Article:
Bracing for structural recession

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Bracing for structural recession

Expectations of a turnaround in the global economy are waning. Major economies in Europe along with Japan have taken all possible monetary easing actions including sending interest rates into negative territory, but their economies have failed to come back to life.

Several months back, there was hope that the global economy would do better this year. Those hopes have been dashed after the year started off on rocky note with routs in the stock and currency markets. Years of disappointments leading to a recession deeper and longer than many had expected raise alarms that there must be something more serious behind the stubborn lethargy of the global economy.

In 2013, former U.S. Treasury Secretary Lawrence Summers refloated the concept of secular stagnation endangering the most industrialized economies of the world during an International Monetary Fund conference to diagnosis the frustratingly slow economic recovery. He revisited a theory first put forward by economist Alvin Hansen in 1938. Hansen argued that the U.S. economy lost growth momentum and would enter a structural stagnation as it had used up all the growth ingredients with investment stagnating and population growth and territorial expansion slowing. His pessimistic theory was debunked after the U.S. economy roared back thanks to large-scale infrastructure spending under the New Deal programs and monetary expansion.

Unfortunately, Summers’ skeptical view may be true. With the world economy at its limits, growth will likely stay under the 3 percent that it maintained over the last few years. As productivity stagnates, inputs of labor and capital resources are generating little fruit. The working population is stashing away earnings for their prolonged post-retirement lives instead of spending. Savings by Germans — known to be rigorously frugal — reached a sum triple that of their gross domestic product by 2010, up from double in 1970. Aging societies are a problem not only in advanced economies but also in emerging economies including China and Latin America.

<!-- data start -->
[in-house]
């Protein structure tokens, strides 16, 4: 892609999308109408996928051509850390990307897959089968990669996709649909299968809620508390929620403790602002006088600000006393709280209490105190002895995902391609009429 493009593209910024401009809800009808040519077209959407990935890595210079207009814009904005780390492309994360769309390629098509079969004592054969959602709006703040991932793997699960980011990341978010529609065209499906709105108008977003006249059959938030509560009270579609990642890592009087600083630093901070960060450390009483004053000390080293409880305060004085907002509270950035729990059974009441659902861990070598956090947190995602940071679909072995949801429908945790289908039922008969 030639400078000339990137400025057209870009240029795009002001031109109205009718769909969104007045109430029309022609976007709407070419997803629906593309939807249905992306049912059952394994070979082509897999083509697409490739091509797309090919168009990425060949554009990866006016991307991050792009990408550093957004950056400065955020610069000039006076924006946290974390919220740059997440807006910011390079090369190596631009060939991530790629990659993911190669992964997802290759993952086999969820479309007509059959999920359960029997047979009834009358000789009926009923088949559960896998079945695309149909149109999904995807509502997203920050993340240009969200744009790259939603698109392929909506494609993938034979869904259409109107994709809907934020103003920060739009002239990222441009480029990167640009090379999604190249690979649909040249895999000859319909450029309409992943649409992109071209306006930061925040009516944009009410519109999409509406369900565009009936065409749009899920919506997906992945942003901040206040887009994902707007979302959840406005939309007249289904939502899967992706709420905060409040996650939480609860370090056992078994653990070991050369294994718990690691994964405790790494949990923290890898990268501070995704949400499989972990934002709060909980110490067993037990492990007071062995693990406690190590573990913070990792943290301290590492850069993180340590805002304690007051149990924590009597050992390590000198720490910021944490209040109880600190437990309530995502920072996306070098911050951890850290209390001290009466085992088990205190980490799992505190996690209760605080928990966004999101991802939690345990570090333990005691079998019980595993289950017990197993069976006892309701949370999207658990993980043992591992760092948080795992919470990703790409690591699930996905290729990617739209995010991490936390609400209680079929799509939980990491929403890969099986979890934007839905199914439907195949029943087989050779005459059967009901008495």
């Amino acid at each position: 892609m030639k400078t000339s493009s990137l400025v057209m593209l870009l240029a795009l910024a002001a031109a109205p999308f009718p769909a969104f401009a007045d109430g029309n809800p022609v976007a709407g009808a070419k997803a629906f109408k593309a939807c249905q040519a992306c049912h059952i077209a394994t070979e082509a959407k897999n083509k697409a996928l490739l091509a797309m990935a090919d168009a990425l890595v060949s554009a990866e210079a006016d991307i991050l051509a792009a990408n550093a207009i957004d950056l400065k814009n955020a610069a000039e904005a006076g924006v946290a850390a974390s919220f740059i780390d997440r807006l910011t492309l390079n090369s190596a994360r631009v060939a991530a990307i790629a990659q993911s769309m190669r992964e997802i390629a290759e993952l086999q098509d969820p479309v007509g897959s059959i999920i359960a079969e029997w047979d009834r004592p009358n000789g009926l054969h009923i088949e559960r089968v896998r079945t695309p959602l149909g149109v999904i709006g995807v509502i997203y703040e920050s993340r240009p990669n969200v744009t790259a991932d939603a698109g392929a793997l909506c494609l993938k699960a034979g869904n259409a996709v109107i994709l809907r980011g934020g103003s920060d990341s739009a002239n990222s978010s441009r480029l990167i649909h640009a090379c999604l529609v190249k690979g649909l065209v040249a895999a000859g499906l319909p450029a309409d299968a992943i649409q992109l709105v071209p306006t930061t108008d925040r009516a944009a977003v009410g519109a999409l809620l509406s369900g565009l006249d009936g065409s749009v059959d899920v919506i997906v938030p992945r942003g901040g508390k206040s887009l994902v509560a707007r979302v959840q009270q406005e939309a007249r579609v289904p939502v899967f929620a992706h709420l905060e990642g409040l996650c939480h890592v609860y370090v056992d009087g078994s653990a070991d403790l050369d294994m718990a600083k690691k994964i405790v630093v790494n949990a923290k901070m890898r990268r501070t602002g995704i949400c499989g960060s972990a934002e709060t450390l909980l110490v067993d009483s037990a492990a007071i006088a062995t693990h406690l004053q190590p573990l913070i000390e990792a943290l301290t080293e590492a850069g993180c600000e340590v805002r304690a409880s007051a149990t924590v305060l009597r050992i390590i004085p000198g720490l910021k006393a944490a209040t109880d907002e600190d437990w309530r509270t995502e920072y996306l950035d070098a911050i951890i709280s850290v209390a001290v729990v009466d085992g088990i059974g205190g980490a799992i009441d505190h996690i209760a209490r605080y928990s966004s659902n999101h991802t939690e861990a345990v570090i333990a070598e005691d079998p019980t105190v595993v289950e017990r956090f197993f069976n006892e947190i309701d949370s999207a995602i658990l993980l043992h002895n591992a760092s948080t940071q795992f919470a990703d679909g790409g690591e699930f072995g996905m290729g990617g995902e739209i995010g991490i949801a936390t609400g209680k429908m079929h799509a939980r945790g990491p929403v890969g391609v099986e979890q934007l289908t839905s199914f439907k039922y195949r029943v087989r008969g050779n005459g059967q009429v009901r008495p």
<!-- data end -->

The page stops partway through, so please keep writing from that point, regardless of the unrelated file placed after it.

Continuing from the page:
There is no incentive to invest capital with little growth momentum and an increasing propensity to avoid risk-taking. Investments in tangible assets contribute less to growth due to increasing automation and IT innovations. Even when lucrative Internet giants like Google and Facebook increase their investments, they won’t need as much capital as the traditional industries based on factories.

When investments hovers below savings, the actual interest rate becomes low. To achieve full employment, the real interest rate could be less than zero. This happens when nominal yields are below the inflation rate. Many economies in Europe and that of Japan pay real interest rates in the negative zone even with depressed inflation, suggesting their economies are already stuck in a structural recession.

There are two policy options to address the dangers of structural stagnation from reduced investment. One is monetary easing to stimulate investment. But with interest rates already so low, the policy effect remains minimal. High debt levels, poor investor and consumer confidence and a slip in the integrity of financial institutions pose added problems. Eased liquidity or poor interest yields can help encourage investment in riskier assets and inflate the asset market to mitigate excesses in savings. But this can serve the rich alone and augment volatility in the financial markets, which breeds greater danger.

The other option is to use fiscal policy to absorb some of the cash liquidity in the private sector. But governments are already up to their necks in debt after combating the 2008-2009 financial crisis. The option of the government issuing debt to have the central bank sell over-the-counter has been discussed but could be dangerous.

Talk of structural stagnation mostly refers to the advanced category of economies. But Korea, with per capita income nearing $30,000, also should be vigilant. The pace of our society’s aging and lack of growth momentum is actually more serious for Korea. Instead of resorting to short-term actions, the country must upgrade the supply-end and encourage investment through restructuring and deregulation to achieve fairer and more effective redistribution of resources. Secular stagnation can arrive silently, without the thunderous clamor of a financial crisis. Vigilance can often be a strong impetus to elicit changes for the better.
Translation by the Korea JoongAng Daily staff.

JoongAng Sunday, Mar 27, Page 19


*The author is the head researcher at LG Economic Research Institute.

Shin Min-young
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